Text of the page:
The people of Standing Rock Sioux Reservation are calling us now to stand with Native peoples, not only for their sakes, but for the sake of God’s creation, for the sake of the entire human family, and for the children and generations of children yet unborn. The legendary Sioux Chief Sitting Bull reminds us: “Let us put our minds together and see what life we can make for our children.” There is the urgent need of this calling.
So, while we cannot all physically stand in the Camp of Sacred Stones today, let us hold, both in spoken word and silent prayer, the aspirations of the Sioux people and urge our policymakers to protect and responsibly steward our water, the sacred gift from God that sustains us all.
+Michael B. Curry
Presiding Bishop and Primate
The Episcopal Church
Maybe you and I can’t be in North Dakota today but we don’t have to be silent. The Episcopal Public Policy Network (EPPN) has prepared a letter for our representatives and all we have to do is fill in our information so that it gets to the right people – http://advocacy.episcopalchurch.org/app/write-a-letter?3&engagementId=249413
We can stand in prayer with the people of Standing Rock and all those who have journeyed to North Dakota in solidarity including some 300 of our Episcopal brothers and sisters. Presiding Bishop Curry shared this video on Wednesday asking us to pray at noon on Thursday, November 3rd wherever we are:
Will you stand with me for our brothers and sisters in Standing Rock?
Let us pray…
Oh Great Spirit Father, who sits on high beyond the heavens,
Creator of all life below, please hear my spiritual prayer.
For I seek guidance in a world where few can lay claim to eternal peace.
Grant me the vision to see beyond tomorrow’s horizon, yet still
accept my daily trials, that must and will be faced to survive.
Give me the strength to rise each day and breathe the breath of life that you have provided for me.
Touch my spiritual soul, so that I may use every moment to spread your sacred message of love and peace for all mankind.
I ask only the privilege to speak my native tongue, and learn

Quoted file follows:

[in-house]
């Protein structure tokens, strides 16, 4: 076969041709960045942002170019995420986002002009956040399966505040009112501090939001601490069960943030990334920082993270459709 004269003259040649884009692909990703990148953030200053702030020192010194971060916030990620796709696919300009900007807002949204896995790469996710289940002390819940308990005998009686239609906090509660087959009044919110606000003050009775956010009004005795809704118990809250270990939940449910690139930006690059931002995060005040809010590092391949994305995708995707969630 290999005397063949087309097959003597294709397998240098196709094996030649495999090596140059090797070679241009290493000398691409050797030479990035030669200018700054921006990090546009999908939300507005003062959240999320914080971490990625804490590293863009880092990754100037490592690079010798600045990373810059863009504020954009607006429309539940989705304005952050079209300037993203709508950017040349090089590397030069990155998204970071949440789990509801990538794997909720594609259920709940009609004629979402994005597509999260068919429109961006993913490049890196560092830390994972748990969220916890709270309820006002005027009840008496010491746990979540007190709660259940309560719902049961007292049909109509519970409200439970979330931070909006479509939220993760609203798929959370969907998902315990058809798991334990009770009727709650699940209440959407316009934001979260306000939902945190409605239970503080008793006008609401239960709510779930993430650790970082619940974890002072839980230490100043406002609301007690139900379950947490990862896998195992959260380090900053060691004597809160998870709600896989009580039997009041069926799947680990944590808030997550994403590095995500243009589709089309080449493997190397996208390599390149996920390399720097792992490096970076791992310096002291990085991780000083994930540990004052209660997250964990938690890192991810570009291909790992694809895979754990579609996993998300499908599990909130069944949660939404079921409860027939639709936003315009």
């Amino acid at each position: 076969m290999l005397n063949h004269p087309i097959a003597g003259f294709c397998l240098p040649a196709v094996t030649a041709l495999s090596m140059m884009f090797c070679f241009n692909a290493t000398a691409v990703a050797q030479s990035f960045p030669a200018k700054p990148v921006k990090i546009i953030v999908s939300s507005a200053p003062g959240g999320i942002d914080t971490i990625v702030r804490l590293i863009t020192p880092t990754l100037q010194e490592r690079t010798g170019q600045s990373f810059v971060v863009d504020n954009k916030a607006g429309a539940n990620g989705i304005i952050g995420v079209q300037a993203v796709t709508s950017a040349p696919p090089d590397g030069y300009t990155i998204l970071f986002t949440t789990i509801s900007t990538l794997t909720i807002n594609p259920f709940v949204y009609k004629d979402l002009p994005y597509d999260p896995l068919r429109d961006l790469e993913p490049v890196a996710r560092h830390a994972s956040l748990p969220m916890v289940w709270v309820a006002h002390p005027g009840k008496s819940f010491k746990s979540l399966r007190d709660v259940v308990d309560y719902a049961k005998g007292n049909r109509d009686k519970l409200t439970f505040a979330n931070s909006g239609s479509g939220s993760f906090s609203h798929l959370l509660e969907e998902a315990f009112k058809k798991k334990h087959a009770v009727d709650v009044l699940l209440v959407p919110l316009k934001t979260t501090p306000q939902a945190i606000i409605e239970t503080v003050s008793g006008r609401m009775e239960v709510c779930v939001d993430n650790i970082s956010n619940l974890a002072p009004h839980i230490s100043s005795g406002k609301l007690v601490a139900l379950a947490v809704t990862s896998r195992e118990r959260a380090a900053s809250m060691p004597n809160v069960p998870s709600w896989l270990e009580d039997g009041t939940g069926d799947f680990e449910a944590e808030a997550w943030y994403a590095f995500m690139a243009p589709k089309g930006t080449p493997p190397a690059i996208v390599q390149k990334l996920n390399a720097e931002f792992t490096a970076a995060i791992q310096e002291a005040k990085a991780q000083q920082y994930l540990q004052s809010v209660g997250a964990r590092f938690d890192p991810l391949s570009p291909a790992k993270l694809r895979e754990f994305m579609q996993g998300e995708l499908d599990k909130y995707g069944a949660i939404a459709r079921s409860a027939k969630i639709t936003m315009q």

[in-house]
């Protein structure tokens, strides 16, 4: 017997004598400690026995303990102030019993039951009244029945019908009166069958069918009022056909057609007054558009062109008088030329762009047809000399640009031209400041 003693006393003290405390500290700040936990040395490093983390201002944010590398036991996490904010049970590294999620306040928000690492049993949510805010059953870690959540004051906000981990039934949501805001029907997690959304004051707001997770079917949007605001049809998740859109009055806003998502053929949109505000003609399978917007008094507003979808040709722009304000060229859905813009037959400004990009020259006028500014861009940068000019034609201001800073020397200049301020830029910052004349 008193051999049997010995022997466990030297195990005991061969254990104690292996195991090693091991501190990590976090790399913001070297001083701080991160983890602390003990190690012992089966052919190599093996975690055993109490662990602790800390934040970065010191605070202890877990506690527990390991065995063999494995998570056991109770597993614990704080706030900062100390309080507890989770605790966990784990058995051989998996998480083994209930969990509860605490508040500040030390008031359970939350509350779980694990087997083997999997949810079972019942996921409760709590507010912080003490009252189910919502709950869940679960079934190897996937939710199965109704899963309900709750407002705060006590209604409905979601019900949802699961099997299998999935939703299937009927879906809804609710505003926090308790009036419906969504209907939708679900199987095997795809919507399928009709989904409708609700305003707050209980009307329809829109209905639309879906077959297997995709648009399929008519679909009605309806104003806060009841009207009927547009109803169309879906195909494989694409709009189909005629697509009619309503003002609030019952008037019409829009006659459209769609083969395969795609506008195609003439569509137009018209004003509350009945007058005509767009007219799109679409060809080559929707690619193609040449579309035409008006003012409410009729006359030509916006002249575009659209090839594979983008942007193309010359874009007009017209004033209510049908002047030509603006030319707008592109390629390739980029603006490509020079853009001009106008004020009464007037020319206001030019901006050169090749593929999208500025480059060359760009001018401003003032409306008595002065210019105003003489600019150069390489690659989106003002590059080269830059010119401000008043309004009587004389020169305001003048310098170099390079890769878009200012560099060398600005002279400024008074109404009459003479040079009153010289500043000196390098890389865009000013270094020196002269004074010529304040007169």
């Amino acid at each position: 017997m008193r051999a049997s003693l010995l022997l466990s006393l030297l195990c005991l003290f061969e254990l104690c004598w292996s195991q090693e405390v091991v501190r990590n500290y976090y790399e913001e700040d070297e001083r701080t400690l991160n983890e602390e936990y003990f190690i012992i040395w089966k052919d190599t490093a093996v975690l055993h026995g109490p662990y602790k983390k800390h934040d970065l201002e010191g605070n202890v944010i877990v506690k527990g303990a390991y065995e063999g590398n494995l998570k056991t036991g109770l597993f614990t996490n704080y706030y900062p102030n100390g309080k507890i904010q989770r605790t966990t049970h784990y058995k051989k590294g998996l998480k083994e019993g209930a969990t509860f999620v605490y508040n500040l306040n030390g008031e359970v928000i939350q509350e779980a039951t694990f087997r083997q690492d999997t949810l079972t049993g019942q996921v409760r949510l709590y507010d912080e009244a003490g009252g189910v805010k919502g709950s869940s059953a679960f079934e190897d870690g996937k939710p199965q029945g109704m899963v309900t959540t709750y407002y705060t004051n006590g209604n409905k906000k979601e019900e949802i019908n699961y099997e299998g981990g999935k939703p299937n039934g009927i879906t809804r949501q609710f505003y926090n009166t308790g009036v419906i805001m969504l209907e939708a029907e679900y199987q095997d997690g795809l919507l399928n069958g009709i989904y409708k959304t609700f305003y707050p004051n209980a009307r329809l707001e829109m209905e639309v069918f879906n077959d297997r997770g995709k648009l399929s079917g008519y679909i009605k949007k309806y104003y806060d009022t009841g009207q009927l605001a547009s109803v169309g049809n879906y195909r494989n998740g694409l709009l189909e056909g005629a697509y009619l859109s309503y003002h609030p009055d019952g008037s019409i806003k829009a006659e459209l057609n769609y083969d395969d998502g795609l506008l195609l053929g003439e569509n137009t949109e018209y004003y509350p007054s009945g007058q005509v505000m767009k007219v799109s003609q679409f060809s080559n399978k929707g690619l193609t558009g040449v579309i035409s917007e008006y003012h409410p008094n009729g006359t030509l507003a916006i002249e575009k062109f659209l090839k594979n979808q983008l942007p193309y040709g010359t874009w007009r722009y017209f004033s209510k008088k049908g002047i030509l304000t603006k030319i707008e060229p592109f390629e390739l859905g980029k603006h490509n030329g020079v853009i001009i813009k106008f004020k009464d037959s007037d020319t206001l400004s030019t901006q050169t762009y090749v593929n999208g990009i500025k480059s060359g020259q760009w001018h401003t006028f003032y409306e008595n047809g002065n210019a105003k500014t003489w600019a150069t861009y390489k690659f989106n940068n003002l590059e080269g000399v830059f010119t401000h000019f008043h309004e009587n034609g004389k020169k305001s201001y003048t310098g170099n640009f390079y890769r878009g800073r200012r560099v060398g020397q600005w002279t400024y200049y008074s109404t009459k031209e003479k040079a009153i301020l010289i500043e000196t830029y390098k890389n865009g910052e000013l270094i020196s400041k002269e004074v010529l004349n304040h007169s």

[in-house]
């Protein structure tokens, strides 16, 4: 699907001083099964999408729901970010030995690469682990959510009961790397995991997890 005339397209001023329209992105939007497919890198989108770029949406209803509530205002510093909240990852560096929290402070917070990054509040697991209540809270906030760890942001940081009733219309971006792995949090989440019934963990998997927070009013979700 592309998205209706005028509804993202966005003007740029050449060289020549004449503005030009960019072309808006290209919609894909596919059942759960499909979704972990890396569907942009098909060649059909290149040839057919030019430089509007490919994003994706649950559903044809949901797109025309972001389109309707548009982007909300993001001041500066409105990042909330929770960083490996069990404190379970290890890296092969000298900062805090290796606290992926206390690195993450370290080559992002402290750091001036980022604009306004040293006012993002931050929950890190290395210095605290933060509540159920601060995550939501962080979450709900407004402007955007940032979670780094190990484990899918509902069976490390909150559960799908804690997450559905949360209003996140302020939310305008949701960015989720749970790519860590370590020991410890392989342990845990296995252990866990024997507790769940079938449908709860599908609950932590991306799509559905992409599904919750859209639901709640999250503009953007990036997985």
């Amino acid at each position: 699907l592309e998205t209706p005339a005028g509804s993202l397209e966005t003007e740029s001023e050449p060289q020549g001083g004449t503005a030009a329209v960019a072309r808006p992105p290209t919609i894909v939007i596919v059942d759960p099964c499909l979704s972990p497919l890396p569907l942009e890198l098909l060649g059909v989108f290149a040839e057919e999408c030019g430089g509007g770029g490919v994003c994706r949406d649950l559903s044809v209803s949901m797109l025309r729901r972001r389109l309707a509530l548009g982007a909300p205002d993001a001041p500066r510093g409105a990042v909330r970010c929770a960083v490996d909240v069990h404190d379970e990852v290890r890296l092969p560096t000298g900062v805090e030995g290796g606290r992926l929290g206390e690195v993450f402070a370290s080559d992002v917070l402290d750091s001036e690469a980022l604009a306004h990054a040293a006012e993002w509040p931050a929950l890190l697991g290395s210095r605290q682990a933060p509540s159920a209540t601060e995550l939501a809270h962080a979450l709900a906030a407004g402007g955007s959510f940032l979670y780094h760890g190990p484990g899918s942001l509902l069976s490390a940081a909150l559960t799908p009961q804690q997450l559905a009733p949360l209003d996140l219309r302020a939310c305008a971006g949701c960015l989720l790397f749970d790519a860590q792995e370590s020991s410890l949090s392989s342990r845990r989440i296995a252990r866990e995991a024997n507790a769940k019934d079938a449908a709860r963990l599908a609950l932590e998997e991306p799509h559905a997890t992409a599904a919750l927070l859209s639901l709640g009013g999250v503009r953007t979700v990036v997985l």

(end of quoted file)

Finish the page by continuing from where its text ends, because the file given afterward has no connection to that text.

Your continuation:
the ways of my people, from generations of old.
Help me to understand and accept that we are of one body, and
God, as each spirit flows, from one to another in a sacred hoop.
Let the trails that bore my ancestors blood and tears, and the
chains that bound their freedom serve as reminders to all,
of our hate and savagery against one another, and ensure its
trust that we as a people choose never to repeat such ignorance.
Grant Mother Earth the strength to endure all injustices that have
been placed upon her, and cleanse her red clay body to renew her
growth for new generations to thrive. Shelter, clothe, and feed
the masses, for all owe you their daily prayers.
Embrace my mind and grant me the wisdom to seek and receive
my ancestral birthright.
Guide my feet down the passage of forgiveness, of those who have severed my tribal ties, and help me to bind them once more.
Teach this child, oh Great One, the true lesson of life, its sacred
message of love, to spread freely beyond self, and among my
brothers and sisters throughout the duration of my earthly existence.
May your morning sun awaken this weary body, and your night
moon allow it to meditate and rest.
May your spirit continue to heal and instill within me the meaning of this spiritual prayer, and trust that I use it to serve you well.
A Choctaw Prayer
~ The Rev. Judith Schellhammer, chair, Resolution Review Committee